This blog post covers timely federal and state legislative employment updates. Check out what you need to know and gain compliance tips to help you stay on top of HR, the right way. Click on the federal topics or state names below to catch up on the latest news.
- Final Expiration Date for Updated FMLA Forms
- Do You Have an Opinion About the Overtime Rule?
- U.S. Department of Labor’s New Wage and Hour Opinion Letters for FLSA & FMLA
- October 15 Deadline: Medicare Part D Coverage Notices
- USCIS Raises Premium Processing Fees
October 15 Deadline: Medicare Part D Coverage Notices
Due Date: October 15, 2018
Group health sponsors who offer prescription drug coverage are required to disclose when employees are eligible for Medicare prescription drug coverage. Employers are required to disclose annually whether their plan is creditable or non-creditable. The Credible Coverage Simplified Determination is provided by the Centers for Medicaid and Medicare Services (CMS) to help employers assess if their plan meets conditions for credible coverage. By disclosing this information, it helps eligible employees make an informed decision to switch their coverage to Medicare Part D during the enrollment period.
Give notice to Medicare-eligible individuals including retirees, active employees and their dependents, and anyone on Medicare-eligible COBRA, including their dependents. Give the notice before Medicare Part D enrollment period which runs from October 15-December 7, or:
- If an individual requests
- Before the effective date of coverage if a Medicare-eligible employee joins an employer’s plan
- Prescription drug coverage ends or credible status changes
You can use the CMS Model Notice or your own.
USCIS Raises Premium Processing Fees
Effective Date: October 1, 2018
The U.S. Citizenship and Immigration Services is raising its premium processing fees for all I-129 (Non-immigrant worker) forms and I-140 (Immigrant Petition for Alien Worker) forms from $1,225 to $1,410. The new fee goes into effect on October 1, 2018. The increase in demand prompted the fee change, which hasn’t been raised since 2010.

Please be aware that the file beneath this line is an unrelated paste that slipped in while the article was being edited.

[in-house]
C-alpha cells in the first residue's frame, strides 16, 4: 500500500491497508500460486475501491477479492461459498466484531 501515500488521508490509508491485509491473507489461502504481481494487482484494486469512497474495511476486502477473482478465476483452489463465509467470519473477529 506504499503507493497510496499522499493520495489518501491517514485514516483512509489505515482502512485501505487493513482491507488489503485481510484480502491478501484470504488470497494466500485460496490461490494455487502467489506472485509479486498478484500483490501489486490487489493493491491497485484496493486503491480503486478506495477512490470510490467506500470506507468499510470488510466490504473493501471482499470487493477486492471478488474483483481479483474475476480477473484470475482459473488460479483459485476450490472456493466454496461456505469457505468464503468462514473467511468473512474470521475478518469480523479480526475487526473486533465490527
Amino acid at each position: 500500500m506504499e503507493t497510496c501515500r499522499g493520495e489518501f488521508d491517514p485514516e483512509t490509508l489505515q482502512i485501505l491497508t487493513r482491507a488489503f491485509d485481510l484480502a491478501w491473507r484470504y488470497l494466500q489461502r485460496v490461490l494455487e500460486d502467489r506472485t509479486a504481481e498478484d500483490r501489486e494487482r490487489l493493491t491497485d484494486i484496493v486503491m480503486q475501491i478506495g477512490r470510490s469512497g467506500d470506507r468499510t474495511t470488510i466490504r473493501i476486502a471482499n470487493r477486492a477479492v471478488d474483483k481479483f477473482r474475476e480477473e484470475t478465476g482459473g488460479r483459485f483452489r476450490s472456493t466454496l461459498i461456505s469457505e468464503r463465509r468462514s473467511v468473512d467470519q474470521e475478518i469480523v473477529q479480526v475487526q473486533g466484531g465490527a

Final Expiration Date for Updated FMLA Forms
Based on requirements for the Paperwork Reduction Act, the U.S. Department of Labor sends Family and Medical Leave Act (FMLA) forms to Office of Management and Budget (OMB) every 3 years for an audit. They are now finished with their review.
- FMLA Certification of Health Care Provider for Employee’s Serious Health Condition (WH-380-E)
- FMLA Certification of Health Care Provider for Family Member’s Serious Health Condition (WH-380-F)
- FMLA Notice of Eligibility and Rights & Responsibilities (WH-381)
- FMLA Designation Notice (WH-382)
- FMLA Certification of Qualifying Exigency for Military Family Leave (WH-384)
- FMLA Certification for Serious Injury or Illness of Current Servicemember for Military Family Leave (WH-385)
- FMLA Certification for Serious Injury or Illness of a Veteran for Military Caregiver Leave (WH-385-V)
Do You Have an Opinion About the Overtime Rule?
The Wage and Hour Division is holding listening sessions to gather employers’ opinions on the white-collar exemption regulation, also known as the “Overtime Rule.” This rule would impact overtime pay requirements for executive, administrative, and other exempt employees.